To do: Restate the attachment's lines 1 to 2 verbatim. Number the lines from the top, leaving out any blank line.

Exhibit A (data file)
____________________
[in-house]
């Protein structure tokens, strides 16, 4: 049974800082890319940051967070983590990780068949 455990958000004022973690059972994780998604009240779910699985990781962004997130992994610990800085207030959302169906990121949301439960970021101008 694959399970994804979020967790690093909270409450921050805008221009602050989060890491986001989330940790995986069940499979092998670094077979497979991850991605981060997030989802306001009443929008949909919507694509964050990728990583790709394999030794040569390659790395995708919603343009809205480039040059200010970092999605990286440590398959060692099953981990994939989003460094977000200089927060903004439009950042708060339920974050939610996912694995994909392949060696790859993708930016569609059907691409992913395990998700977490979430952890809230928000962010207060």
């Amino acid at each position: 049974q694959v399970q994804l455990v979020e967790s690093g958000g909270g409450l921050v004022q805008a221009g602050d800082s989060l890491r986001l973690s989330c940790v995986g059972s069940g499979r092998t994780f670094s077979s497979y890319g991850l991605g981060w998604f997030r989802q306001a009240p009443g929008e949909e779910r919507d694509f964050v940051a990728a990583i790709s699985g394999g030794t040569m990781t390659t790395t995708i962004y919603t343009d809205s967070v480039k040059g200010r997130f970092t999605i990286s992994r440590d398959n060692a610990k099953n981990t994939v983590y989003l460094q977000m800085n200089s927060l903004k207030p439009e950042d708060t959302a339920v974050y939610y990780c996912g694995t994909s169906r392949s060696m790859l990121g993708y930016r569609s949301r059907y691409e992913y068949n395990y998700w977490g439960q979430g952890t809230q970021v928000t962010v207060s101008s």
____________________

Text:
[in-house]
């Protein structure tokens, strides 16, 4: 049974800082890319940051967070983590990780068949 455990958000004022973690059972994780998604009240779910699985990781962004997130992994610990800085207030959302169906990121949301439960970021101008 694959399970994804979020967790690093909270409450921050805008221009602050989060890491986001989330940790995986069940499979092998670094077979497979991850991605981060997030989802306001009443929008949909919507694509964050990728990583790709394999030794040569390659790395995708919603343009809205480039040059200010970092999605990286440590398959060692099953981990994939989003460094977000200089927060903004439009950042708060339920974050939610996912694995994909392949060696790859993708930016569609059907691409992913395990998700977490979430952890809230928000962010207060």